Monthly Archives: January 2010

Campaign in Hungary: Fidesz style

I have the feeling that it is safer to talk about the present than the past. It is becoming quite obvious that one cannot have a rational discussion about events a hundred years ago. And when it comes to earlier times, the situation is even worse. Yesterday as I was trying to learn a little more about the history of the Voivodina I encountered an article on the Internet which began with the statement that the Serbs inhabited the area already in the seventh century. When I read something like that I immediately … Read the rest

German and other settlers in Hungary

Because there was considerable interest in the ethnic composition of Greater Hungary I thought I would spend a little more time on the subject. You may recall that I included the famous ethnic map of pre-World War I Hungary (minus Croatia-Slavonia) based on the 1910 census. You also may recall that in English one could read the following caption underneath: “Ethnographic Map of Historical Hungary based on the 1910 census, showing the effects of the centuries of foreign colonization of Hungary which altered the ethnic composition of the previously homogenous … Read the rest

Property tax and the future of the pension fund in Hungary

I know that I wrote about both topics in the last couple of weeks, but unfortunately they don't want to disappear from Hungarian politics. The latest reverberation occurred this morning when a Fidesz old-timer, László Mádi, was sacked. I know that this is a pretty strong word but Mádi is one of the five original Fidesz politicians who have been serving Fidesz in the Hungarian parliament since 1990. As Tamás Bauer (SZDSZ), a former colleague and adversary, said this morning, "Mádi has been a faithful workhorse serving his party in the last twenty years." Yet a … Read the rest

Changing nationalities: A natural development in East-Central Europe

A few days ago, the ombudsman who is supposed to defend the rights of minorities announced that the assimilation of non-Hungarians to the Hungarian majority has been so rapid that soon enough no minorities will be found within the borders of Hungary. Of course, he wasn't talking about the Roma population but Germans, Slovaks, Croats, Romanians, and so on. Their numbers were small in the first place because, as I mentioned yesterday, territories with mixed populations were given to the successor states. Moreover, assimilation of small populations is pretty well inevitable, especially … Read the rest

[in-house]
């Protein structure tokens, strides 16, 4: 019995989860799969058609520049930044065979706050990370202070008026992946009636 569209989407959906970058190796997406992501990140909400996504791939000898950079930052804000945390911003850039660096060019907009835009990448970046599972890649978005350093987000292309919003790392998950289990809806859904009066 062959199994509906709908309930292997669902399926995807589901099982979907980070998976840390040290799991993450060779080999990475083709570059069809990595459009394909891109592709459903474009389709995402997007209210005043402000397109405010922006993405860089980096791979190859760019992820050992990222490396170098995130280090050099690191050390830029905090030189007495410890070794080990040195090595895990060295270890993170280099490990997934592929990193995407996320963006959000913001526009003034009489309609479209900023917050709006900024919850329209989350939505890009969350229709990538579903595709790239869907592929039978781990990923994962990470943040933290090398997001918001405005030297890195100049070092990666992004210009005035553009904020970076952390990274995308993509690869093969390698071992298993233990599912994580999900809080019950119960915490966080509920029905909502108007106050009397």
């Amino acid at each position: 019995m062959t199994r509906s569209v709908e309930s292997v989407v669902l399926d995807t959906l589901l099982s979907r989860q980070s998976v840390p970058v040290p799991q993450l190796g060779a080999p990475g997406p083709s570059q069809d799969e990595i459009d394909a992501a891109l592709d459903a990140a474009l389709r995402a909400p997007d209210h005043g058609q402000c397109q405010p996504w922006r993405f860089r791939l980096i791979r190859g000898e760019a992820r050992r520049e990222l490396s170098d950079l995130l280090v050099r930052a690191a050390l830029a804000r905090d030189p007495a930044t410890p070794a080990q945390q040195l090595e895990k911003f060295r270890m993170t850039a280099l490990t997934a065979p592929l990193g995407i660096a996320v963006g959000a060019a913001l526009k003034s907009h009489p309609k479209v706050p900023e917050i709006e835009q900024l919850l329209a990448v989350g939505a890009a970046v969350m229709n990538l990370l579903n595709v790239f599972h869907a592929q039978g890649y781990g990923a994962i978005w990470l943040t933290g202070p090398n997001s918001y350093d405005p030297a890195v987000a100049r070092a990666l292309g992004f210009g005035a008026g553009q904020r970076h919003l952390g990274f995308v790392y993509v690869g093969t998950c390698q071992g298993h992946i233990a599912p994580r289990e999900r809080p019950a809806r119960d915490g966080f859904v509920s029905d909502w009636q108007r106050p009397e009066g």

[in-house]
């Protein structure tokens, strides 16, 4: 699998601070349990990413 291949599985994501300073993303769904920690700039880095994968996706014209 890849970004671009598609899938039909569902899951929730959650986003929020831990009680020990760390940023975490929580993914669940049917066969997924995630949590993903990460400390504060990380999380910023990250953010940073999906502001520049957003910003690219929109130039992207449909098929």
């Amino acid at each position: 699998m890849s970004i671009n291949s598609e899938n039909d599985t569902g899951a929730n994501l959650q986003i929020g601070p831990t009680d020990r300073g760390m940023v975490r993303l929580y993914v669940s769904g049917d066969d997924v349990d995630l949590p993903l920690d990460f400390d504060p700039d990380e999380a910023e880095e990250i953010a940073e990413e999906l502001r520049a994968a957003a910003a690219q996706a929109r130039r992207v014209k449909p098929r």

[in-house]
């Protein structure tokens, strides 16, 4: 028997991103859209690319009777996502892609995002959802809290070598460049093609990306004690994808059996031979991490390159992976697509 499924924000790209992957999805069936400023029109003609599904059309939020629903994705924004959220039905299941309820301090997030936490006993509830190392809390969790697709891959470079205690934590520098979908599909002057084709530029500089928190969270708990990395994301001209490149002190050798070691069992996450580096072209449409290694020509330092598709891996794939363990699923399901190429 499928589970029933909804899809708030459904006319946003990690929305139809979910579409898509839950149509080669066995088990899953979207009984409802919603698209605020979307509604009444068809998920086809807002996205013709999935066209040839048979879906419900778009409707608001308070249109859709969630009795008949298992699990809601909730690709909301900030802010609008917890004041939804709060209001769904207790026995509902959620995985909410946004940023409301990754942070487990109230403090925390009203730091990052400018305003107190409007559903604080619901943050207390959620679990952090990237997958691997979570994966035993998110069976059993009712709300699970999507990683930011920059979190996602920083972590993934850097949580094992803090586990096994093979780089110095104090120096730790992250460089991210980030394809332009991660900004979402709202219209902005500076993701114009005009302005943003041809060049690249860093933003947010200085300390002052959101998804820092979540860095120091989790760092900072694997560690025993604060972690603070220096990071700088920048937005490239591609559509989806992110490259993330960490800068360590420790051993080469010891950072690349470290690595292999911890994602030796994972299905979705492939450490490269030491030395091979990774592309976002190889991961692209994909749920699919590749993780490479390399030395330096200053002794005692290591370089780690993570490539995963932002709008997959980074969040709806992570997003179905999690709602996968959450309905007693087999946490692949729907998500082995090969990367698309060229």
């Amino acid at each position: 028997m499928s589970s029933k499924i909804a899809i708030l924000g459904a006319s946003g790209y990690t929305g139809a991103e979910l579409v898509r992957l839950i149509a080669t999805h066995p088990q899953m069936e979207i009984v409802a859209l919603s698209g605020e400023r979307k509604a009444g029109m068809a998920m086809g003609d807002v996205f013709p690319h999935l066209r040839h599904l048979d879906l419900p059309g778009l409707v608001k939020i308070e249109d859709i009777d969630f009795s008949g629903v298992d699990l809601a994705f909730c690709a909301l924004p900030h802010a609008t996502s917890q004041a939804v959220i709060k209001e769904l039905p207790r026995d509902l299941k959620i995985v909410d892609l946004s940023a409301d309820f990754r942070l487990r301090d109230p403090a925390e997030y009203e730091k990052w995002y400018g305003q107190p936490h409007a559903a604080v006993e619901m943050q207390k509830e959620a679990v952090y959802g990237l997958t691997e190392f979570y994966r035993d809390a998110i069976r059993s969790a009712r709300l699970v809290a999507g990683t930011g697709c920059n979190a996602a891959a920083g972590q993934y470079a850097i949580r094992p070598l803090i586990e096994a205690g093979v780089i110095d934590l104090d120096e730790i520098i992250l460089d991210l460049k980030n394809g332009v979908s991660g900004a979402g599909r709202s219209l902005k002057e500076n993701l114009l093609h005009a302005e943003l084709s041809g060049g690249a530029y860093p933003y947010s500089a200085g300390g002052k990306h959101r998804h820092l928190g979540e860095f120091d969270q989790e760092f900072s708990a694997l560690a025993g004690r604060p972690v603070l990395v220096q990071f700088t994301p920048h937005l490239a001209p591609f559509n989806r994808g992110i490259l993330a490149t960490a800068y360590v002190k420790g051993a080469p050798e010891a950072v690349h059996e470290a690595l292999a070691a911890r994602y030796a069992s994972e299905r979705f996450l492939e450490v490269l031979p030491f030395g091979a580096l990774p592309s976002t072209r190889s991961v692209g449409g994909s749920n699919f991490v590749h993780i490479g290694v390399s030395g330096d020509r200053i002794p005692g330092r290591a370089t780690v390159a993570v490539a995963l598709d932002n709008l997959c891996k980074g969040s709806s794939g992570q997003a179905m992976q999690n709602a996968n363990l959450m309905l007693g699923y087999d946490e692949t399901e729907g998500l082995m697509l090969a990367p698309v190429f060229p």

Today’s Hungary and Trianon

A few weeks ago one of the Hungarian television stations, ATV, began a new program. Every Monday night there are discussions with politicians about topics that in one way or another are related to the elections and the election campaign. This week the topic was the Hungarian government’s attitude toward the Hungarian minorities living in the neighboring countries. This is a very complex question. Although the Hungarian constitution mentions the government’s obligations toward Hungarians living outside the borders, just what these obligations are and how they are best met remain … Read the rest

For the time being no property tax in Hungary

The Constitutional Court rendered its decision on the property tax the central government introduced a couple of months ago. Originally the idea was to introduce property tax on all real estate. In the course of public discussion about the feasibility of such a tax it became obvious that official real estate records were so poor that it would be almost impossible to introduce such a tax any time soon. And that wasn't the only problem. MSZP, being a leftist party, was extremely reluctant to lend its name to a law that would tax every piece of property … Read the rest

A new Hungarian campaign program: MDF’s plans

MDF came out with its program (actually, "Material for Discussion") with the catchy title "Munka és méltóság = Modern Magyarország (Work and Dignity = Modern Hungary), a nice alliteration in mathematical form. As one of the commentators said, it could just as well have been called "Critical Mass of Reforms," but that title was already taken by Lajos Bokros when he introduced his lengthy plan for necessary economic and social reforms in Élet és Irodalom (January 23, 2009). In any case, Bokros's name often appears in the footnotes.

The authors of the … Read the rest